1. *p < .01; HAM-D, Hamilton Depression Rating Scale; YMRS, Young Mania Rating Scale; WMS-R, Wechsler Memory Scale-Revised; TB-PM, time-based prospective memory; EB-PM, event-based prospective memory; WCST-TC, Wisconsin Card Sorting Test (total correct); WCST-PE, Wisconsin Card Sorting Test (perseverative errors); WCST-TE, Wisconsin Card Sorting Test (total error); WCST-CC, Wisconsin Card Sorting Test (categories completed); QOL, quality of life.

Patients (n = 47)    
Men−0.020.030.05−0.12
Age (year)0.070.050.250.26
Age at onset (year)0.080.060.260.23
Length of illness (year)−0.05−0.030.020.14
HAM-D total score−0.34*−0.19−0.24−0.36*
YMRS total score−0.14−0.16−0.12−0.25
Raven's raw score−0.130.040.08−0.02
WMS-R logical memories, immediate−0.020.150.110.04
TB-PM−0.19−0.080.030.02
EB-PM0.090.11−0.010.12
WCST-PE0.17−0.090.06−0.001
WCST-CC−0.25−0.06−0.12−0.08
Table 3. Stepwise Multiple Regression Analysis With Each QOL Domain as Dependent Variables and Selected Factors as Predictorsa
Dependent variablePredictorβp95% CI
  1. a

    There was no variable significantly associated with psychological and social QOL domains in correlation analyses. CI, confidence interval; HAM-D, Hamilton Depression Rating Scale; QOL, quality of life.

Physical QOL    
Adjusted R2 = .09; F(1, 45) = 5.8; p = .02HAM-D−0.3.02−1.4, −0.1
Environmental QOL    
Adjusted R2 = .11; F(1, 45) = 6.6; p = .01HAM-D−0.04.01−1.5, −0.2

Discussion

  1. Top of page
  2. Abstract
  3. Methods
  4. Results
  5. Discussion
  6. Acknowledgments
  7. Author contributions
  8. References

Patients with BD in remission may face multiple disadvantages in daily living due to neurocognitive deficits, adverse effects of psychotropic medications, stigma and discrimination related to their illness, and having inadequate personal and material resources (Martinez-Aran et al., 2004; Thompson et al., 2005; Yen et al., 2008). Consequently it was expected that BD patients in this study would have poorer satisfaction with QOL than the controls. The results did not support this expectation since there were no significant differences between the two groups in any of the QOL domains in the univariate analyses. Patients had lower satisfaction within the physical QOL domain after controlling for the confounding effects of education, PM, and Wisconsin Card Sorting Test (categories completed). This result suggests that remitted, euthymic BD patients still struggle with daily activities, treatment adherence, pain and discomfort, sleep and rest, and energy and fatigue as measured by physical domain of WHOQOL-BREF (WHO, 1998). The main reason for this could be the adverse effects of psychotropic drugs, less self-care, neglect of physical condition, poorer medical care, and poorer nutrition that lower patients' scores on the physical QOL domain. There was no difference between the two groups in the life satisfaction with psychological, social, and environmental QOL domains, a finding quite different from those obtained in Western settings (Brissos, Dias, Carita, et al., 2008; Brissos, Dias, & Kapczinski, 2008). These results seem to support the notion that sociocultural and ethnic factors considerably influence psychiatric patients' QOL (Xiang et al., 2010). In China, the traditional Confucian ideas remain influential, which underline modesty or “moderation” (zhong yong zhi dao) and oppose polarity or extremes (Xiang et al., 2010). This principle is well exemplified in the public attitudes toward different psychiatric disorders. For example, the general population in China is very sensitive to schizophrenia, particularly those with positive symptoms. These patients are usually more stigmatized and are often committed to psychiatric hospitals even if they are clinically stable because they are commonly believed as threats to the public (Xiang, Weng, Leung, Tang, & Ungvari, 2008). In contrast, mood disorders, including BDs and major depressive disorder, are perceived as social and psychological problems by the Chinese public. As a result, these patients are expected to have a full recovery with good social and occupational functioning after having a good rest at home, or receive medication treatment and psychological counseling, and are better accepted by their family and society. Such different attitudes would have a strong impact on social supports from family and society, and patients' self-esteem and coping mechanisms, which, in turn, influence life satisfaction with psychological, social, and environmental QOL domains. However, these are speculations; future studies exploring the impact of Confucian culture on QOL of different psychiatric disorders are warranted.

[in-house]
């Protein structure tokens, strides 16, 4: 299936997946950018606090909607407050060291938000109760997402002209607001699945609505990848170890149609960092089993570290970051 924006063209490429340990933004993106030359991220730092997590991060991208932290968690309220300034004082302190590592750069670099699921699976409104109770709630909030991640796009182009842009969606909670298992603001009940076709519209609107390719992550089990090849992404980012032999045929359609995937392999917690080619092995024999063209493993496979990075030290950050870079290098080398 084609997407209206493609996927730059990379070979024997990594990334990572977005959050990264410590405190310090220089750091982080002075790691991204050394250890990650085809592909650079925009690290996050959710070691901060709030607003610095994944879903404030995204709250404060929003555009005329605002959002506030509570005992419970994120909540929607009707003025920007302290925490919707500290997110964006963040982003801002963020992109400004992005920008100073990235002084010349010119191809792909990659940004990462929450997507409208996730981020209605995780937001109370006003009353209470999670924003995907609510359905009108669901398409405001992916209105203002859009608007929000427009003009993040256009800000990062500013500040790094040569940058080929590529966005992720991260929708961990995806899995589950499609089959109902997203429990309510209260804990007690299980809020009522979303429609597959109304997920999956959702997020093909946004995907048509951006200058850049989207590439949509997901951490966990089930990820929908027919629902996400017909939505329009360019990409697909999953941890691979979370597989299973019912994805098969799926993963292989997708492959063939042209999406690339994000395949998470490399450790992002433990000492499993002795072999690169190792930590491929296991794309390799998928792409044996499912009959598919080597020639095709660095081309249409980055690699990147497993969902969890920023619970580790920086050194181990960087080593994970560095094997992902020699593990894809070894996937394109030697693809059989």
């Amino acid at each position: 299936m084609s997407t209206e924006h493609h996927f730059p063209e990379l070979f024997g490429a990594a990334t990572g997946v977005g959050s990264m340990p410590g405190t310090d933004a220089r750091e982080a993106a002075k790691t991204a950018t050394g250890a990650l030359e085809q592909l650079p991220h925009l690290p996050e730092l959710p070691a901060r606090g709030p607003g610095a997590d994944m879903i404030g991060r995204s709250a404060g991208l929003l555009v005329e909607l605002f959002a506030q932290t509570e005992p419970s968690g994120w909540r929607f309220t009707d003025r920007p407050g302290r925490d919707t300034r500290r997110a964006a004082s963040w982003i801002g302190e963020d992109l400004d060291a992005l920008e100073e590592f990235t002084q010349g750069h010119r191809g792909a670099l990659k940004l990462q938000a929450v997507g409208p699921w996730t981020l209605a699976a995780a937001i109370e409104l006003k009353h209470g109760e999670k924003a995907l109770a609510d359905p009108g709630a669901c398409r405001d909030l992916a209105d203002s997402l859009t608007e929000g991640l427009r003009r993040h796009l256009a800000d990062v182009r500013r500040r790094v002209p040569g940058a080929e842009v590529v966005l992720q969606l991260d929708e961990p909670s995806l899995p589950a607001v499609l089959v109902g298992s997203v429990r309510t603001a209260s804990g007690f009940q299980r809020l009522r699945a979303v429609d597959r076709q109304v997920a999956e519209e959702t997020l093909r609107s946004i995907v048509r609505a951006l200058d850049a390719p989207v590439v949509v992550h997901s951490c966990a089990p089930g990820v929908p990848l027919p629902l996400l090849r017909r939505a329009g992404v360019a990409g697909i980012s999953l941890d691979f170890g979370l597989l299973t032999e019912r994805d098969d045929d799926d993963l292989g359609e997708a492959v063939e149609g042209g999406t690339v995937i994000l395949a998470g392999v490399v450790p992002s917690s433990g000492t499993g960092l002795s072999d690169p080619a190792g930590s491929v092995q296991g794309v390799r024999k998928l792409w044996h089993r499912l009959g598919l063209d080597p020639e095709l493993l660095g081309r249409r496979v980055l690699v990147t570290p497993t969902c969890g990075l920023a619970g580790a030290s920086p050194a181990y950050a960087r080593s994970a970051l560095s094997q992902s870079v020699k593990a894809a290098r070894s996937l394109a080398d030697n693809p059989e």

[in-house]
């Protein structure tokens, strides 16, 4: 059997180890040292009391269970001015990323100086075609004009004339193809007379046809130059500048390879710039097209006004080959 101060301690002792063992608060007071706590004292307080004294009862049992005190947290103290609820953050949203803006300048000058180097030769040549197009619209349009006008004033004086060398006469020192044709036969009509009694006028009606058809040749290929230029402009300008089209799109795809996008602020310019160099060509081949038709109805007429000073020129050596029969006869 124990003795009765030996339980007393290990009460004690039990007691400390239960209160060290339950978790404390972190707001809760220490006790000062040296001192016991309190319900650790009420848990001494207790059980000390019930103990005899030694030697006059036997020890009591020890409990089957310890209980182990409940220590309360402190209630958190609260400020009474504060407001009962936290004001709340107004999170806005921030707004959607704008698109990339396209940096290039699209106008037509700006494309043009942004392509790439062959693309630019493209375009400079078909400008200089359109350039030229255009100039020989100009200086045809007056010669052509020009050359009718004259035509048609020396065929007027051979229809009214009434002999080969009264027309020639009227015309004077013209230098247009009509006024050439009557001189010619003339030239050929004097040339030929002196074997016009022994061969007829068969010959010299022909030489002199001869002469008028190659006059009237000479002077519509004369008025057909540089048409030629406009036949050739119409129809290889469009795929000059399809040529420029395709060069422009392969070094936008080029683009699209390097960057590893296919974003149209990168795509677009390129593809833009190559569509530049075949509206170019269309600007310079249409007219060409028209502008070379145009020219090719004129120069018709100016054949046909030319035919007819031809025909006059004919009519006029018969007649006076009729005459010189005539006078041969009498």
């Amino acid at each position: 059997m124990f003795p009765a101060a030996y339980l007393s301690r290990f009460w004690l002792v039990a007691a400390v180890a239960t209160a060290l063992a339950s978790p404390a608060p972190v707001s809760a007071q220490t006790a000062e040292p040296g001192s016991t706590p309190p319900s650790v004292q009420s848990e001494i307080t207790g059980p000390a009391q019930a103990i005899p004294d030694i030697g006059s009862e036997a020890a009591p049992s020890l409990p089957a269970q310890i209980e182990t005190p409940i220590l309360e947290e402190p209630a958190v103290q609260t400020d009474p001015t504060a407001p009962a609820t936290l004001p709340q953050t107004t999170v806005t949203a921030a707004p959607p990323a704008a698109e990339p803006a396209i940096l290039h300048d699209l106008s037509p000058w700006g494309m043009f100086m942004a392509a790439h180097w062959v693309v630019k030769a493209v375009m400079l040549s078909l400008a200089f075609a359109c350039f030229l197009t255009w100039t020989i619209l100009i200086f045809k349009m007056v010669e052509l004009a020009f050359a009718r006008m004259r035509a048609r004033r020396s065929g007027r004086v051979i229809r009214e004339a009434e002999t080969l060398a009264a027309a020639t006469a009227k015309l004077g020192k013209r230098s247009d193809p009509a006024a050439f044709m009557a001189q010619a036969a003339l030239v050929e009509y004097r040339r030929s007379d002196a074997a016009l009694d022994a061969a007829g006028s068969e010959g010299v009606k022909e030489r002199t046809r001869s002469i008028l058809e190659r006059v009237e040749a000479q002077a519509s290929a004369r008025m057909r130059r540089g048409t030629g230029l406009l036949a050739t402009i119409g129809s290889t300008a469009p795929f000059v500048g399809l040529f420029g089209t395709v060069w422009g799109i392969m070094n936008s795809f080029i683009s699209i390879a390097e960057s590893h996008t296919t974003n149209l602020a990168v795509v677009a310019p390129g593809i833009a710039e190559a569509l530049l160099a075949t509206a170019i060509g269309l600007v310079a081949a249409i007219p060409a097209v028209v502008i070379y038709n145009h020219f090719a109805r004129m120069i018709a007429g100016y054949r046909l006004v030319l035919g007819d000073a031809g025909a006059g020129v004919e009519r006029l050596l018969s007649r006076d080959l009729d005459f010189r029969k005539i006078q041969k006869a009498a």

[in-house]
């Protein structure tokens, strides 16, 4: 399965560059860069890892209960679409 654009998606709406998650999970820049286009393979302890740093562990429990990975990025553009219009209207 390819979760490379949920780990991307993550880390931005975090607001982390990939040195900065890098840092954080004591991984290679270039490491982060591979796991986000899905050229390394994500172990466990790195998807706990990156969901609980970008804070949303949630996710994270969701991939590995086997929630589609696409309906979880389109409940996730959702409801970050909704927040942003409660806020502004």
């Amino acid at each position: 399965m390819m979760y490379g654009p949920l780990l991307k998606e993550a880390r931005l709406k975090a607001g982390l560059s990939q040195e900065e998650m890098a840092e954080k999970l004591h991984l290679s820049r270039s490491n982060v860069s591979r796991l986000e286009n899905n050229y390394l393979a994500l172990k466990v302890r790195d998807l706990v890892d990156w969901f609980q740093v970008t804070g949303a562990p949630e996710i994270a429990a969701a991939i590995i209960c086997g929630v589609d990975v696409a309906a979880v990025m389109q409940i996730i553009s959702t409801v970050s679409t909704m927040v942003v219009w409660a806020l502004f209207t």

Depressive symptoms are one of the potent contributors to low QOL in BD (Kebede et al., 2006; Sierra, Livianos, & Rojo, 2005) and schizophrenia (Xiang et al., 2010). Subthreshold depressive symptoms were quite mild in the current sample (HAM-D total score: 4.3 ± 1.2), but still significantly predicted lower QOL, as reported in earlier studies (Brissos, Dias, Carita, et al., 2008; Brissos, Dias, & Kapczinski, 2008; Gutierrez-Rojas et al., 2008). More importantly, residual depressive symptoms were the only contributor to QOL in multivariate analyses in our investigation. In addition, it was reported that manic symptoms influence QOL in a bimodal pattern: severe mania is associated with higher life satisfaction with QOL due to the elevated mood, impaired judgment, and lack of insight, whereas mild mania is related to reduced life satisfaction with QOL probably owing to the stigma due to the illness (Gazalle, Frey, et al., 2007; Gazalle, Hallal, et al., 2007; Ghaemi & Rosenquist, 2004). It was therefore expected that residual manic symptoms in this study would be related to lower life satisfaction with QOL, but the results did not support this hypothesis.